IndieSpace was established in 2016 to disrupt the ongoing displacement of small theaters and to address systemic inequities in NYC real estate. In 2022, it merged with Indie Theater Fund, an organization focused on a new model for equitable funding for the indie theater community. By contributing a nickel per ticket from their shows to a pot of money for funding, the indie theater community could create a method of self-sustainability and could rethink philanthropy and the process of grant making. Through radically transparent and equitable grants, community resources and advocacy, the Fund supported hundreds of indie theater companies and thousands of individual artists.
Now as one organization, IndieSpace has an expanded capacity to serve hundreds more artists on an annual basis, helping individual artists, small companies and indie venues plant roots and grow. In addition to continuing its founding mission of supporting indie venues facing a real estate transition, challenge, or opportunity, and helping them create permanent solutions, IndieSpace continues initiatives started by Indie Theater Fund, such as running a Mental Health program that has served over 200 artists; leading several coalition-based funding programs, including the Cultural Solidarity Fund, the AAPI Transportation Fund, and the DCLA City Artist Corps grants; and providing hundreds of hours of professional development to individuals and small companies that cannot afford those services directly, focused on fundraising, budgeting, marketing, anti-racism and anti-oppression trainings.
Since its founding, IndieSpace has: consulted with 70+ venues making real estate decisions, including The Tank, Frigid NY, The Chain, the wild project, Wooster Group, and Classical Theater of Harlem; helped 18 organizations sign new leases; saved seven theaters from being closed or repurposed; created four real estate operation partnerships; walked one venue through the purchase of their new home; and co-established a rehearsal space co-op in a 99-year lease. During Covid, IndieSpace supported over 50 venues navigating their leases by helping them stay open, and also collaborated with Indie Theater Fund to provide over $1.5M in relief grants to the indie theater community. For service to the community, IndieSpace received the Ellen Stewart Award and a citation from the City Council of New York. IndieSpace also worked with Community Board 2 to negotiate a permanent space for the cultural community in a new development on Gansevoort Street, which it will co-operate with HERE, the New Ohio and Rattlestick Playwrights Theater.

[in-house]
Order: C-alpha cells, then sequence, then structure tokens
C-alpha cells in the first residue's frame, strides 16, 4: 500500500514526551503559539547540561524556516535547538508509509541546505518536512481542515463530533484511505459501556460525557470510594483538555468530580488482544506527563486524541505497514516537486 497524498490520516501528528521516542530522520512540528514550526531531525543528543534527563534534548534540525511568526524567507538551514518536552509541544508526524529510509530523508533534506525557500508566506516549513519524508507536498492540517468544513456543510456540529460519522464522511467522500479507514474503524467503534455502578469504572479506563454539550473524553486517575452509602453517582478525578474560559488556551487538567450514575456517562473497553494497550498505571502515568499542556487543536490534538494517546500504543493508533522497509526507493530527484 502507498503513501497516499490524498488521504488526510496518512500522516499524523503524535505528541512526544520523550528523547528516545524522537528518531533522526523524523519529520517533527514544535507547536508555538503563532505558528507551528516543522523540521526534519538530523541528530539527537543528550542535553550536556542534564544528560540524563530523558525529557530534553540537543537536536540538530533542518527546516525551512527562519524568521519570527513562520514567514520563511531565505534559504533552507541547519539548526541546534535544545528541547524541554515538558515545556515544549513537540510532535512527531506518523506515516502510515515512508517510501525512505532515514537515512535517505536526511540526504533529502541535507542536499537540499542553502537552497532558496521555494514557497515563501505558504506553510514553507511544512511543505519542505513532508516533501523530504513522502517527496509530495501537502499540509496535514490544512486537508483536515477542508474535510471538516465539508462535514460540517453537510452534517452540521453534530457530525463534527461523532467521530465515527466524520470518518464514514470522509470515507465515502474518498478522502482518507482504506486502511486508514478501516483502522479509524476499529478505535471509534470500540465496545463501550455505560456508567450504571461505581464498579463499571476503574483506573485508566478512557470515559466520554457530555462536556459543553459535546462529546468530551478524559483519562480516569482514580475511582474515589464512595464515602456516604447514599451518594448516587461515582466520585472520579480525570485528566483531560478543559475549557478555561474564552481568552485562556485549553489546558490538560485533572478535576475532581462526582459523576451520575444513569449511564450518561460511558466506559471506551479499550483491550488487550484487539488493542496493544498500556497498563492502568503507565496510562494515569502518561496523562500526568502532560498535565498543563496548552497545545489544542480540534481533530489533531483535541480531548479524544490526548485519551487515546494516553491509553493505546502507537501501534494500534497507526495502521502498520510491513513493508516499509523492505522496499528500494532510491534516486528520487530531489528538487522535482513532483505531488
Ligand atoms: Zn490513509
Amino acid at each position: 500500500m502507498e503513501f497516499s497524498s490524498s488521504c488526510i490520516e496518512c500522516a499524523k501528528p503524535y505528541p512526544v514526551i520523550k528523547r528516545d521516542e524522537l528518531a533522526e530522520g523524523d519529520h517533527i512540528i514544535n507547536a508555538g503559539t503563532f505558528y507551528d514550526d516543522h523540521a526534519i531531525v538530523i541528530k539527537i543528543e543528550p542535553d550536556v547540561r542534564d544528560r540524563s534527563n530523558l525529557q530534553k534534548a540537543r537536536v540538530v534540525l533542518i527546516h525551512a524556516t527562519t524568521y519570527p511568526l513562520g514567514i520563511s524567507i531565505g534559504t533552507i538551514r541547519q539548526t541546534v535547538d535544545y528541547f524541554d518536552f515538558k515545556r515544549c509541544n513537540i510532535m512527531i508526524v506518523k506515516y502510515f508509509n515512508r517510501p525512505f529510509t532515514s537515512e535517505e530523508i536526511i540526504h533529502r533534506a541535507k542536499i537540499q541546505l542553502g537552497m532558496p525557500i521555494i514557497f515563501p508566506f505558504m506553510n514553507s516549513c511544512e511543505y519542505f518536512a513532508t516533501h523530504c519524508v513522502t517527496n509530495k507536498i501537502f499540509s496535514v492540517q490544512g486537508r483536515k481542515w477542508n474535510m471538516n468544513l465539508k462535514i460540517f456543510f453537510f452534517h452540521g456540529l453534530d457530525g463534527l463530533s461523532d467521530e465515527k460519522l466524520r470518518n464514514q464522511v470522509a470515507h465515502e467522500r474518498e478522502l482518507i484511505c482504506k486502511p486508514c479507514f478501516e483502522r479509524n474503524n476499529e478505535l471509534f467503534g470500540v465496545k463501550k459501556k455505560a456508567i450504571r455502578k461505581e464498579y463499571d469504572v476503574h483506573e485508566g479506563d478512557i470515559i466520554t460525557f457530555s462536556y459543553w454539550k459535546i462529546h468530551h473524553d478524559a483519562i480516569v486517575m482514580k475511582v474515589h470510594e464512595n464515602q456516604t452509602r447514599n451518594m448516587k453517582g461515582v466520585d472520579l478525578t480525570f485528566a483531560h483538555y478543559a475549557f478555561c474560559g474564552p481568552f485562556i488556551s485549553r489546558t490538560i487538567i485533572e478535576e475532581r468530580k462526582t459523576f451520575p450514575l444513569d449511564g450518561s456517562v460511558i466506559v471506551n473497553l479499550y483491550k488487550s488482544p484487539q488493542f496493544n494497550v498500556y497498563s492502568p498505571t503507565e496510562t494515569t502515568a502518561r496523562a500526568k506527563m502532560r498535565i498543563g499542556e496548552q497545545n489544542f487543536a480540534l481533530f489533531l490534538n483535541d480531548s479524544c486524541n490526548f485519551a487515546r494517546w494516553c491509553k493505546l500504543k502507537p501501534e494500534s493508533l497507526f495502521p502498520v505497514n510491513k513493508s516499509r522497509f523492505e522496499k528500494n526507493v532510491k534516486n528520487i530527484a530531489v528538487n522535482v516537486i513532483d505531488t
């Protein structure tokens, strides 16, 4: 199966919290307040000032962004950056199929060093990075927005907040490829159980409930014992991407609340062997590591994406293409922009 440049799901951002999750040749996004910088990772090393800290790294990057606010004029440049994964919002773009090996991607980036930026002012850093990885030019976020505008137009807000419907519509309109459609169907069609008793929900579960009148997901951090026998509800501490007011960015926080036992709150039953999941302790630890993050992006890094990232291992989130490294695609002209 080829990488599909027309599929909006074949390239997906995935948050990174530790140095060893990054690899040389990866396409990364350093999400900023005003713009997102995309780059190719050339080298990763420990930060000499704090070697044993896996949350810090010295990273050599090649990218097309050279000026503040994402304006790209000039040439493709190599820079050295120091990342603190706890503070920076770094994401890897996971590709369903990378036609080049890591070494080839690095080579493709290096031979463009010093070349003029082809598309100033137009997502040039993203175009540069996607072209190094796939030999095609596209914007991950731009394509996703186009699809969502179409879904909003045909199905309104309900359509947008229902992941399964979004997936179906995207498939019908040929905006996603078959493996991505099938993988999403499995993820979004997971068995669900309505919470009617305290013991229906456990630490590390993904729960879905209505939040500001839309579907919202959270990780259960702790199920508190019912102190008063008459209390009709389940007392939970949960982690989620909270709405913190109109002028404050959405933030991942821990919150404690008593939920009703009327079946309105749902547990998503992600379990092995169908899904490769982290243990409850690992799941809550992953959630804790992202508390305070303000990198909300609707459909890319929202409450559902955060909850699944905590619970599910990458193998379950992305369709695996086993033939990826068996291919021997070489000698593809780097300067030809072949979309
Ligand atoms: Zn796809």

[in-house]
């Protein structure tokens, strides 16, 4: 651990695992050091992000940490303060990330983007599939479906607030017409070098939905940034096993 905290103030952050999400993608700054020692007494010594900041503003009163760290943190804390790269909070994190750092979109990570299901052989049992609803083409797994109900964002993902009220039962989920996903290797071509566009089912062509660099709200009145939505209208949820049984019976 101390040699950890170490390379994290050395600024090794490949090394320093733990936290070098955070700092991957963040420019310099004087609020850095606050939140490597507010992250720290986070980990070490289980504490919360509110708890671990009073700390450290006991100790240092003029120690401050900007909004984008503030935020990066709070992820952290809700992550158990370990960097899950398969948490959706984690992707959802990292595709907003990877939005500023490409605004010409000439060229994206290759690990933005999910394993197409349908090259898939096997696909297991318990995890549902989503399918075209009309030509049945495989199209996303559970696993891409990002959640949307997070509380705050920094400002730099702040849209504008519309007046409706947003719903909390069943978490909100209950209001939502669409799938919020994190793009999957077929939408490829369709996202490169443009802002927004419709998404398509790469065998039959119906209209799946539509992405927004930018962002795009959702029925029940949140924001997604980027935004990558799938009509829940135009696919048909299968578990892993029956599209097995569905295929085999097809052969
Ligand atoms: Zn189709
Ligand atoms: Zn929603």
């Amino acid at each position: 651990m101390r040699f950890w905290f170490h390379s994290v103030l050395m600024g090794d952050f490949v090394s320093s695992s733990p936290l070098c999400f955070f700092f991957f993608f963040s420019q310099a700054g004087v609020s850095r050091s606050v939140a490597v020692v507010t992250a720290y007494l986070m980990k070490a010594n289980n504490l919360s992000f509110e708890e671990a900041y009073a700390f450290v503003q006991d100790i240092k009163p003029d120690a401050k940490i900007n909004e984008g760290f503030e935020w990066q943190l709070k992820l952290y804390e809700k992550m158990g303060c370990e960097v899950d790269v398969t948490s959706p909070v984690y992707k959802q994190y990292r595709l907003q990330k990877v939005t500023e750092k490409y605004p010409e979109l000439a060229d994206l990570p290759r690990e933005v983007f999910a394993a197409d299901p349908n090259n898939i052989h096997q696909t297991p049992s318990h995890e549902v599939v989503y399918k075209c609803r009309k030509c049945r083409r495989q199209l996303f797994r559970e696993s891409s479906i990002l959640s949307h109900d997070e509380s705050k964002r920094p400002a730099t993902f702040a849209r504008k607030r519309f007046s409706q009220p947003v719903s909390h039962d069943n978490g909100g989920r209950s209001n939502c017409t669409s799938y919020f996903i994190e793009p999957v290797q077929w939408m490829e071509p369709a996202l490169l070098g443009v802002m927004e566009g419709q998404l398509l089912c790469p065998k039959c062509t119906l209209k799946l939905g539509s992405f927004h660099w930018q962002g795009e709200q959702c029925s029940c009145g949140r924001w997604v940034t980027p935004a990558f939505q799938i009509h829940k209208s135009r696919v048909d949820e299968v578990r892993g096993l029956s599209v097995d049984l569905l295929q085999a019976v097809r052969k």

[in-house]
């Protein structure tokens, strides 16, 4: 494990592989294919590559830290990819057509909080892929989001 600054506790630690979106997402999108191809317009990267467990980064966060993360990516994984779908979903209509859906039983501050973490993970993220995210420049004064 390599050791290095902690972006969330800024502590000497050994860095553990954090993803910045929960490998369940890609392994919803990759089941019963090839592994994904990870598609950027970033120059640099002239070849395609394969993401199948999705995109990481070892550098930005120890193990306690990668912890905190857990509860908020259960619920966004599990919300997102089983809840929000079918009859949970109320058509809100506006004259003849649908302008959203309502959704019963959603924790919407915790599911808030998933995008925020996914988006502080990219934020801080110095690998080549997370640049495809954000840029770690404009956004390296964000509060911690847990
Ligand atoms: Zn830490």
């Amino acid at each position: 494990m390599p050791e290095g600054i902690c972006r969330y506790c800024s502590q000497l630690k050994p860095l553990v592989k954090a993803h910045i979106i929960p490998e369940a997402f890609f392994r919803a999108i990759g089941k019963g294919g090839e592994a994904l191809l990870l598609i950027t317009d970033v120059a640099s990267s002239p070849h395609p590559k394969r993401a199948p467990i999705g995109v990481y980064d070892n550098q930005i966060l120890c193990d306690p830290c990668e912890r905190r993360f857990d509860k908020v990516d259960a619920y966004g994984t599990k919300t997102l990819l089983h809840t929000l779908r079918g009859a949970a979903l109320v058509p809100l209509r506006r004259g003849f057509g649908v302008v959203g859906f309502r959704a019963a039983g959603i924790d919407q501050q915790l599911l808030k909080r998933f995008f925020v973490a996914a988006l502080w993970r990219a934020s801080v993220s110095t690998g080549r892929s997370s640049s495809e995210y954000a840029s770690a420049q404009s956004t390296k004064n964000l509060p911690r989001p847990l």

LEIMAY is a grassroots artist-run organization and performing arts ensemble that exists out of the art space called CAVE in Williamsburg, Brooklyn. LEIMAY is an entanglement of art and life. The word LEMAY is a Japanese word that means a moment of light in the darkness or a moment of transition. Initiated by Shige Moriya of Japan in 1996 and joined by Ximena Garnica of Colombia in 2001, LEIMAY is led by artists and holds a regular NYC home season, offers classes to the public, brings in guest artists for workshops, and collaborates with presenting/educational partners across NYC, in upstate NY, and beyond. LEIMAY was incorporated in 2003 by young immigrants (Ximena and Shige) who were passionate about creating a space for art to exist amongst the barriers and challenges they felt as new NYC residents. LEIMAY believes in the circulation of energies, resources, and imagination.
For over 25 years, CAVE has been a refuge for immigrants and New Yorkers. LEIMAY, as cited in the book ‘Alternative Histories: New York Art Spaces from 1960-2010’ (published in 2012), is embedded in the aesthetic and social fabric of NYC as a site for experimentation for artists to innovate, perform, and exhibit. From 1996-2006, CAVE opened as a gallery/performance space in Brooklyn, featuring 70 visual art, music, and theatrical performance exhibitions w/300 artists. From 2003-2009, LEIMAY produced four sold-out editions of the New York Butoh Festival with 100 dancers (from Japan, Sweden, Germany, France, Colombia, & the US) for over 8000 audience members. Between 2001-2007, LEIMAY organized 50 butoh workshops attended by 800 dancers, and from 2008-2011, LEIMAY introduced the NY Butoh Kan Training Initiative, which led to the establishment of the LEIMAY LUDUS Training program. Since 2008, LUDUS has served 2500 performers and hosted 65 teaching residencies by theater-makers. In addition to producing original creative performances, LEIMAY currently operates the following community programs: INCUBATOR Program (10-14 artists/year who receive studio space, mentoring, and marketing); LUDUS Training Programs (community classes/intensives taught by LEIMAY Ensemble members and guest artists); OUTSIGHT Presenting Series (performances by local and international theater, dance and performance artists in Community Gardens); LEIMAY spearheads the Cultural Solidarity Fund administered by Indie Space.
LEIMAY’s work ranges from sculptural, video, mixed-media, and light installations to photography, training projects, stage performances, and publications, including 22 performances; 9 gallery shows; 6 photograph series; 4 drawing series; and 12 video installation series.